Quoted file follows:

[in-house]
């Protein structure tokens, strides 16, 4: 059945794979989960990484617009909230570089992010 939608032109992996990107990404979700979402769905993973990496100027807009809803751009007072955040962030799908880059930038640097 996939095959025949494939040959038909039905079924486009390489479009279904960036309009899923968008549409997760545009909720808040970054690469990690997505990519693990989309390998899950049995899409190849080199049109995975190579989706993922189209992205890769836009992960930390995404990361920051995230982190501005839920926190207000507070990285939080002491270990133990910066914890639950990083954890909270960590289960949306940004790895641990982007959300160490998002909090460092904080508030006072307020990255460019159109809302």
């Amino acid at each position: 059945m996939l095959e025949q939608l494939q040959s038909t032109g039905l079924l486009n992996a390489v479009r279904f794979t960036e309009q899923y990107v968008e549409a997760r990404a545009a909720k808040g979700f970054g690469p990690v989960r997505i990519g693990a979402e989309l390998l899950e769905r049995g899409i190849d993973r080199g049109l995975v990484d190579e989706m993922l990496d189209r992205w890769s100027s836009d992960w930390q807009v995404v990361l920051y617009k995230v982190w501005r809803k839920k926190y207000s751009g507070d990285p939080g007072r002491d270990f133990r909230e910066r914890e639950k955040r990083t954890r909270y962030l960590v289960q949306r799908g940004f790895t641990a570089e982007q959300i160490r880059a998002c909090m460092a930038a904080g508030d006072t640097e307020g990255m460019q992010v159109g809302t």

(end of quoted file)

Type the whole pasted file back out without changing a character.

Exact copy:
[in-house]
């Protein structure tokens, strides 16, 4: 059945794979989960990484617009909230570089992010 939608032109992996990107990404979700979402769905993973990496100027807009809803751009007072955040962030799908880059930038640097 996939095959025949494939040959038909039905079924486009390489479009279904960036309009899923968008549409997760545009909720808040970054690469990690997505990519693990989309390998899950049995899409190849080199049109995975190579989706993922189209992205890769836009992960930390995404990361920051995230982190501005839920926190207000507070990285939080002491270990133990910066914890639950990083954890909270960590289960949306940004790895641990982007959300160490998002909090460092904080508030006072307020990255460019159109809302």
């Amino acid at each position: 059945m996939l095959e025949q939608l494939q040959s038909t032109g039905l079924l486009n992996a390489v479009r279904f794979t960036e309009q899923y990107v968008e549409a997760r990404a545009a909720k808040g979700f970054g690469p990690v989960r997505i990519g693990a979402e989309l390998l899950e769905r049995g899409i190849d993973r080199g049109l995975v990484d190579e989706m993922l990496d189209r992205w890769s100027s836009d992960w930390q807009v995404v990361l920051y617009k995230v982190w501005r809803k839920k926190y207000s751009g507070d990285p939080g007072r002491d270990f133990r909230e910066r914890e639950k955040r990083t954890r909270y962030l960590v289960q949306r799908g940004f790895t641990a570089e982007q959300i160490r880059a998002c909090m460092a930038a904080g508030d006072t640097e307020g990255m460019q992010v159109g809302t």